In this weeks episode we hear from George Sowers who will speak on "Mining the Moon for Fun and Profit.” Dr. Sowers is a Professor of Practice at the Colorado School of Mines who works on the world’s first and only graduate program in Space Resources.

    This talk was featured in the mid-June Future In-Space Operations weekly teleconference. The slides are available with the podcast on our website from the link below.

    Listen in.

  • Hi, I’m Marc Boucher and this is the SpaceQ podcast.

    What happens when you bring Iain Christie and Marc Boucher together? Well, naturally they’re both going to want to talk, a lot.

    One of the outcomes of that June meeting was the idea to start a new podcast. That podcast idea is now Terranauts, which will join the SpaceQ family in September.

    Ok, so what is Terranauts going to be about? Well…

    How do you inspire the next generation of workers in the space sector? One way is to tell the compelling stories of those people who are firmly rooted here on Earth, unlikely to ever fly into space. We call these people Terranauts. They are 99.9% of the workforce, a vast majority of which you rarely hear about. Their contributions are essential to our knowledge of space and its use to benefit humanity.

    Today, in introducing Terranauts, I’m going to turn the tables on the host of the new SpaceQ pop-up podcast, Iain Christie, and interview him. Iain’s first episode will air in September.

    Listen in.

  • This week we have our final special recording from the recent Canadian Aeronautics and Space Institute ASTRO 2019 conference in Laval, Quebec.

    In this podcast you’ll hear from Dr. Sarah Gallagher who splits her time between Western University where she’s professor studying black holes and the Canadian Space Agency where she became the first Science Advisor to the President.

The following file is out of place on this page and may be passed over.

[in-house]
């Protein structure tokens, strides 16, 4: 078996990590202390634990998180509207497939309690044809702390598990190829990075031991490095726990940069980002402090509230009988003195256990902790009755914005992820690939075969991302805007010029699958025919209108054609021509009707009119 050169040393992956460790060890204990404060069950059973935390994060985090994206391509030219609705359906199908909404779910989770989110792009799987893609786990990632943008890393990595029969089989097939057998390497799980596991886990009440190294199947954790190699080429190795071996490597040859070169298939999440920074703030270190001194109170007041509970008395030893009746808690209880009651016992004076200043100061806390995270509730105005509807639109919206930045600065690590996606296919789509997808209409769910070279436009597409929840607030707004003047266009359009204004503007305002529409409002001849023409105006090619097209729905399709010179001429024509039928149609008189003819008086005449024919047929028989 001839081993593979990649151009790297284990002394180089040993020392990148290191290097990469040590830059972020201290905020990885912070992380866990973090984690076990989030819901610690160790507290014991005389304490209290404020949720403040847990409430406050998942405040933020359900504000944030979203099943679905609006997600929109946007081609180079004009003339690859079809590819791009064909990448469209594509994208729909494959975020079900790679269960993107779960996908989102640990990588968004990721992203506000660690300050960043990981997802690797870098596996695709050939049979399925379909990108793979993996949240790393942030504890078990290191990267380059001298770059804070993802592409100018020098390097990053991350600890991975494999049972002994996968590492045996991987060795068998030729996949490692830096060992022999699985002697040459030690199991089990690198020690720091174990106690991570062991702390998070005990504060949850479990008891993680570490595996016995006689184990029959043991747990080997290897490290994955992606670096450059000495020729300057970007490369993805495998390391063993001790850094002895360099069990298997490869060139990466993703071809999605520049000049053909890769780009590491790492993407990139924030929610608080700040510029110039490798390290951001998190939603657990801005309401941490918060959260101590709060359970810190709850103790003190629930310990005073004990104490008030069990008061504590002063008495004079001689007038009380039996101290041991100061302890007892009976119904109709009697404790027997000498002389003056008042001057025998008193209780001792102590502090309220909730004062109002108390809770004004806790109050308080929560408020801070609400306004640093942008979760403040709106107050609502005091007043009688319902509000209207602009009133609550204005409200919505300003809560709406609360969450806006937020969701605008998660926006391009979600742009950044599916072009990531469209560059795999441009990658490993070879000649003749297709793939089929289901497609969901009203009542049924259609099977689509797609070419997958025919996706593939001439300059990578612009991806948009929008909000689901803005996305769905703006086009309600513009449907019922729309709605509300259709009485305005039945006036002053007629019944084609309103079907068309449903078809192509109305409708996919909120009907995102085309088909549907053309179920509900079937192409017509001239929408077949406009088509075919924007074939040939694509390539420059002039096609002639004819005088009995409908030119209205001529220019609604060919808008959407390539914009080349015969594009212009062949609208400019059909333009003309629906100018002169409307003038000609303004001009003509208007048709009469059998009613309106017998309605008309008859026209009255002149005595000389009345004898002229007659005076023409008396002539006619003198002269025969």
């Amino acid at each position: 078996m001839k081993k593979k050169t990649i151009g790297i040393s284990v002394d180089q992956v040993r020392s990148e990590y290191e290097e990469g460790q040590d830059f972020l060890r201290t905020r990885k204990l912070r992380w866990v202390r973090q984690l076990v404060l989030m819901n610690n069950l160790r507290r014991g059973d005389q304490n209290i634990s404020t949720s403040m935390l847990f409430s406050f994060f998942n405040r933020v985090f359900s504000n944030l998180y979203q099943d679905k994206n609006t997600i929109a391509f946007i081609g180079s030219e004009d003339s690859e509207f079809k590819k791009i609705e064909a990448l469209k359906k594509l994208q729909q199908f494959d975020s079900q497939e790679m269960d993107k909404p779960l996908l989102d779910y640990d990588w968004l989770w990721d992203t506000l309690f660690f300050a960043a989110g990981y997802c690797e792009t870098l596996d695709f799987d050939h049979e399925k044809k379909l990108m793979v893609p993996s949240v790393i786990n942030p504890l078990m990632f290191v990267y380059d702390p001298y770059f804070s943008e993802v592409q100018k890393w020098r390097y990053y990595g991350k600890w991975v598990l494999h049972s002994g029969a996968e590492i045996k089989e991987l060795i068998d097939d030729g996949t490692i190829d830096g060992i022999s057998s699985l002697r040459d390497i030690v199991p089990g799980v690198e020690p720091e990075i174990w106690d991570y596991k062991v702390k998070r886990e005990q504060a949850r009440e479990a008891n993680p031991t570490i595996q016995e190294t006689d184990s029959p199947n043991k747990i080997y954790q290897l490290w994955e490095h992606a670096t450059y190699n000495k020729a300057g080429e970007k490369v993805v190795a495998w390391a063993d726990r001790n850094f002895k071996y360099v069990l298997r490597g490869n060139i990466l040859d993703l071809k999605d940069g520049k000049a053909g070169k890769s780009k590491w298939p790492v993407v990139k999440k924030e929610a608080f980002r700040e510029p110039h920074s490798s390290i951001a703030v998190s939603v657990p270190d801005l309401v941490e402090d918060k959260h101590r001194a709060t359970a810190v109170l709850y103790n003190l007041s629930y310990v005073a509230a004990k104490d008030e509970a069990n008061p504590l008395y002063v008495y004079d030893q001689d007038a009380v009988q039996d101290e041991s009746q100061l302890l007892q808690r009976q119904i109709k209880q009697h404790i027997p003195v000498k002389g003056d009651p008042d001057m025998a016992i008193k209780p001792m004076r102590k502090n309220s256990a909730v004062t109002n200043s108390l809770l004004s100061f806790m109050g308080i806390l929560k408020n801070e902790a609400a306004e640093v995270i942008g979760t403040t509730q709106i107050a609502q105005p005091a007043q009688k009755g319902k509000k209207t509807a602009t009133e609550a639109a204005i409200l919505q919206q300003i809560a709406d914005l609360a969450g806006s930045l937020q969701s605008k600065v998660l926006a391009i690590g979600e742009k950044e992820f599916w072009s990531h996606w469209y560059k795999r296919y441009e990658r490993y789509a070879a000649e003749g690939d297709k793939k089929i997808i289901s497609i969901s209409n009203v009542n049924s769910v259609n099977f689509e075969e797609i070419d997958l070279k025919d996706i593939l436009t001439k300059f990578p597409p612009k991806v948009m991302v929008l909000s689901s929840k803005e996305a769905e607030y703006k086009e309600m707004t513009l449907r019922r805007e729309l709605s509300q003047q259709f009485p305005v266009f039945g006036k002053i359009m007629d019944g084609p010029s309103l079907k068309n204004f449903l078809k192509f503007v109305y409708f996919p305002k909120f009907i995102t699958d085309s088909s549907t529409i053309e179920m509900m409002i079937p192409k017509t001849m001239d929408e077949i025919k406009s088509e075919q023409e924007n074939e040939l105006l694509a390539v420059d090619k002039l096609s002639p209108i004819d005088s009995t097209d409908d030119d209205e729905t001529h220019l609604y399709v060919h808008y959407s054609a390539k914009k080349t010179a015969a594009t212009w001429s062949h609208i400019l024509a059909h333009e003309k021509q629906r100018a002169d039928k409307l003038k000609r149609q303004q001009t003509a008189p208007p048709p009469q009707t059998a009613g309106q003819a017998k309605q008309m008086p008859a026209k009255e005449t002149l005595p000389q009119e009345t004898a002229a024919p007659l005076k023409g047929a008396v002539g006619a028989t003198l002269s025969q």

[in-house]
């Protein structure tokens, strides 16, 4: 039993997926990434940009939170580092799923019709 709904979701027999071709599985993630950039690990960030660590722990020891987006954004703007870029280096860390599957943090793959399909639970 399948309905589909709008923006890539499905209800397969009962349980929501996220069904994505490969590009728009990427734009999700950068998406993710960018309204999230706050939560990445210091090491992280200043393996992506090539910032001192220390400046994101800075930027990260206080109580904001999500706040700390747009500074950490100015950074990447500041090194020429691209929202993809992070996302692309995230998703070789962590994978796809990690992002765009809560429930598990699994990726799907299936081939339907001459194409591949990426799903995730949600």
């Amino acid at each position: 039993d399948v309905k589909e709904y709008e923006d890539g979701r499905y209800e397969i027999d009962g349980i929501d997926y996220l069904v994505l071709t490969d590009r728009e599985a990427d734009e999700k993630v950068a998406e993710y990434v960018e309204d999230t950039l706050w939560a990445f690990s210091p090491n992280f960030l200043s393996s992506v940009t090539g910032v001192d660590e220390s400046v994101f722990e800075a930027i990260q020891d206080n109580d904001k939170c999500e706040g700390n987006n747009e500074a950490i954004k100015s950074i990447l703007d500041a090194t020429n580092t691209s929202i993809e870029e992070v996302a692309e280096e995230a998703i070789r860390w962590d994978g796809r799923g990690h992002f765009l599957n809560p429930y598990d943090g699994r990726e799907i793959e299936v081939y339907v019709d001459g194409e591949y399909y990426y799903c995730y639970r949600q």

In this after dinner talk, Dr. Gallagher spoke on the topic of leveraging science for innovation. Today’s recording includes both her talk and an interesting Q&A session moderated by CASI Executive Director Geoff Languedoc.

    You can follow Dr. Gallagher on Twitter at @scgQuasar.

    Listen In.

    - The Q&A starts at 28:23

  • This week we have another special recording from the recent Canadian Aeronautics and Space Institute ASTRO 2019 conference in Laval, Quebec.

    In this podcast you’ll hear from start-ups and veterans on how to scale up your space business.

    The panel was moderated by Christine Tovee of CATx Technology who is also a member of the Canadian government appointed Space Advisory Board. The panelists included startups QEYNet and its CEO Cordell Grant, Reaction Dynamics CEO Bachar Elzein, GHGSat’s CEO Stephane Germain whose company qualifies as a startup through Stephane has been in the business a long time and also serves on the Space Advisory Board. Lastly, Daniel Schulten of MDA was the big company representative on the panel. He is however leading MDA's new LaunchPad initiative which aims accelerate and grow partnerships from small and medium businesses and academia in Canada.

    Listen In.

  • This week we’re featuring a Future in Space Operations teleconference with former NASA historian Roger Launius who spoke about his new book "Apollo's Legacy: Perspectives on the Moon Landings.”

    A we celebrate the 50th anniversary of the Apollo 11 mission it’s important to look back at the time of the Apollo program in the 60’s and early 70’s to better understand the motivations of the Apollo program and what was happening in the world at that time. Launius provides that unique view.

    Listen in.

  • Hi, I’m Marc Boucher and this is the SpaceQ podcast. This week we have another special recording from the recent Canadian Aeronautics and Space Institute ASTRO 2019 conference in Laval, Quebec. In this podcast, the topic is Commercial Lunar Exploration. The panel was divided into two sections, presentations by each panelist followed by a moderated question and answer session. We will post the video of the presentations when it's available, but the focus for this podcast is the excellent Q&A discussion.The panel was moderated by Jan Clarence Dee a Space Consultant at Euroconsult. The panelists were Erick Dupuis, Director, Space Exploration Development, Canadian Space Agency; Michele Faragali, CTO, Mission Control Space Services; and John Walker, VP Lunar Surface Operations, ispace Inc.Note that subsequent to this talk and later in the conference Erick Dupuis announced that the Treasury Board of Canada had approved the requested $150 million over five years for the Canadian Lunar Exploration Accelerator Program. Listen In.

  • Hi, I’m Marc Boucher and this is the SpaceQ podcast.